“It would be great to see Thames Water take the lead in ending the odour blighting residents lives and bring this costly debate to an end, rather than leaving residents suffering for what could be at least five years.
“Only two of eight storm tanks are currently covered. Waiting another four or five years until the current expansion programme is completed to discover whether use of the storm tanks has lessened and the odour abated is not good enough. If your child can not concentrate on their homework because of the odour, as many residents have complained to me, then you have good reason for continued concern.
“Thames Water management should begin planning the investment immediately to cover the remaining storm tanks. This should no longer be considered dependent on a contribution by OFWAT but good management of the plant.
“My suggestion is that Thames Water focus on covering an additional three storm tanks by the end of March 2010 and, if the odour has not reduced substantially during next summer, the final three by the end of next year.
“We must not lose sight of the fact that relative to expanding the sewage works, covering the storm tanks should neither be considered prohibitively expensive nor a particularly lengthy build.”
Isleworth and Brentford Area Committee motion – 5 March 2009:
"This Area Committee regrets the decision of the Sustainable Development Committee to approve the application by Thames Water to expand its operation in such a way that is likely to have a detrimental effect on the quality of life of local residents".
"This Committee now calls upon officers of the Council to do everything in their power to ensure that any inconvenience or misery caused to residents is kept to an absolute minimum, that all conditions agreed and attached to the application are fully adhered to without exception, and that in the event of them not being adhered to all necessary avenues of enforcement will be pursued".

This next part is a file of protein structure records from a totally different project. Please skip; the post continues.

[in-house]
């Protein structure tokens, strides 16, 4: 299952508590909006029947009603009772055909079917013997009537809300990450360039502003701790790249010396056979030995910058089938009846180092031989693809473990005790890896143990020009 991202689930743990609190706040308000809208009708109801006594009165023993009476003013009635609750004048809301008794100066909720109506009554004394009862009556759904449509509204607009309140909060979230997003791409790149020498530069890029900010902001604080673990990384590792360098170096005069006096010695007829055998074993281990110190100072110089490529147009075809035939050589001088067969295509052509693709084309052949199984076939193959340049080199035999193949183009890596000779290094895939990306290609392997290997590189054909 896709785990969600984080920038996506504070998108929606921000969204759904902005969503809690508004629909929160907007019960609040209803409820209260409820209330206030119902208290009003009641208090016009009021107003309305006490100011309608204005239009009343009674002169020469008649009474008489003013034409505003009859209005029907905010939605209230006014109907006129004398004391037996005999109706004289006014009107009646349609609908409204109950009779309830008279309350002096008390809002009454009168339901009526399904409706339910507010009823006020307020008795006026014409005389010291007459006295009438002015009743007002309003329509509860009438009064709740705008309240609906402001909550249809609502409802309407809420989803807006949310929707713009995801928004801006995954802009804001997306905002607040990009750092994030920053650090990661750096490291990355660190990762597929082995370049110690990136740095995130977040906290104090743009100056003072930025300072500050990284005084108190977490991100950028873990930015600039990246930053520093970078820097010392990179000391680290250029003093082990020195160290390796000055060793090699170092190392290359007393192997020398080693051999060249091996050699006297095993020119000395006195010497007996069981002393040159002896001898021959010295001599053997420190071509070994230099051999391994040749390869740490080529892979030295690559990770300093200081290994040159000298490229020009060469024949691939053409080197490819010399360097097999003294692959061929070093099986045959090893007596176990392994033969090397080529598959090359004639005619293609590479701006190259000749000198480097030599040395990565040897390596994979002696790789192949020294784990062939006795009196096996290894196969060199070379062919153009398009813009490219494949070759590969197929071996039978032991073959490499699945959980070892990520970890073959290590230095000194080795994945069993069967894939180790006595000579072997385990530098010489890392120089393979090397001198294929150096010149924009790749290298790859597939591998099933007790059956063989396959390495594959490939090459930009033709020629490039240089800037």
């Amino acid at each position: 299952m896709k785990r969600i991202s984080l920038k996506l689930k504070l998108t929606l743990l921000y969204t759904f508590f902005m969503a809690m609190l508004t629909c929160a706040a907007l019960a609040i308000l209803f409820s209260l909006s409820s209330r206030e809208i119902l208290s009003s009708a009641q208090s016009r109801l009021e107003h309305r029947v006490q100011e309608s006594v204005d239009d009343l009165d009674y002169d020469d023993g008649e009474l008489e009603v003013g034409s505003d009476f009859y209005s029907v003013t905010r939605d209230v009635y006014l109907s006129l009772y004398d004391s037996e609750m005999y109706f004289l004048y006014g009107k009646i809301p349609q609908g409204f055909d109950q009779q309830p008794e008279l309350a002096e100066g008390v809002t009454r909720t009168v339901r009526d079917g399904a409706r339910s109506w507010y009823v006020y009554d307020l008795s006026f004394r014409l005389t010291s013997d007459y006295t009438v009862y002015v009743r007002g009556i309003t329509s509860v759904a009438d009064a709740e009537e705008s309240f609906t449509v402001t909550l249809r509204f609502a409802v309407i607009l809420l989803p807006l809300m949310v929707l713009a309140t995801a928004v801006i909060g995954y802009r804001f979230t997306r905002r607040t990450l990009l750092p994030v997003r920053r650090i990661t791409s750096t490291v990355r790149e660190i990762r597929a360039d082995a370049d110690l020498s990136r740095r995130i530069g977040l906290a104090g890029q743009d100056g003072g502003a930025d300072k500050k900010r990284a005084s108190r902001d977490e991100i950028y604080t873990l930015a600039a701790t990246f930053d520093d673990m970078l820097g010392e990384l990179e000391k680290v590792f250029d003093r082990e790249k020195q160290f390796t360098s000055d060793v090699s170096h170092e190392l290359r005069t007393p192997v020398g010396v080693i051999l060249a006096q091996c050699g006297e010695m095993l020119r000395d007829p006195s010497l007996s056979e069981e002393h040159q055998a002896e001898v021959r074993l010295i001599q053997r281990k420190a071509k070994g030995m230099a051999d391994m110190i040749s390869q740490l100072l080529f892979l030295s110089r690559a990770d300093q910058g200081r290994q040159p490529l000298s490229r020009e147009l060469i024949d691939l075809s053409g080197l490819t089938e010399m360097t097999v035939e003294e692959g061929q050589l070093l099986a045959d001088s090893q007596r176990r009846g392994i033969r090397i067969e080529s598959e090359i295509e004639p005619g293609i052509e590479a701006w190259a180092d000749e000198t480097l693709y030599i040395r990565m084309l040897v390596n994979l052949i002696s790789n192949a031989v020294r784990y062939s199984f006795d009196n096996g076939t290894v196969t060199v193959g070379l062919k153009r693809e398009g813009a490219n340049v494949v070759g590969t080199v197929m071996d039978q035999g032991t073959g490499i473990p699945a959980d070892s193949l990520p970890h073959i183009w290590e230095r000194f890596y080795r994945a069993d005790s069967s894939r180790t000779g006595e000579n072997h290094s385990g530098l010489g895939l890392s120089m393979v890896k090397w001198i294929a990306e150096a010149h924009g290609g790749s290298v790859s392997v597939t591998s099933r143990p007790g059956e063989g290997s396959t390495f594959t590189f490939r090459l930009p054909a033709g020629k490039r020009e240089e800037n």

Six in favour – Councillors Dakers (Liberal Democrat), Shirley Fisher (Independent Community Group), Paul Fisher (Independent Community Group), Hardy (Independent Community Group), Caroline Andrews (Independent Community Group) and Phil Andrews (Independent Community Group).
Three against – Councillors Cadbury (Labour), O’Reilly (Conservative) and Reid (Conservative).
Call for More Action on Mogden ‘Pong’ - Cable
Vince Cable MP has supported the initiative of a group of Hounslow councillors-Lib Dem and Independent-pressing for a tighter programme to cover the storm tanks at Mogden Sewage Works. In recent weeks there have been growing complaints about the smell in Twickenham, St Margarets and Whitton as well as Isleworth-which is most affected-in the wake of large autumn rainfall.
Vince Cable said:
“Following the campaign in which I and others were involved several years ago Thames Water covered two of the storm tanks and the main areas of the works which generate odour with a £50 million investment programme.
This has undoubtedly improved matters but there are still problems with the uncovered tanks when there are unpredictable weather patterns. These problems could get worse when the plant expands in the next few years unless there is a tighter timetable for covering the storm tanks.”
September 18, 2009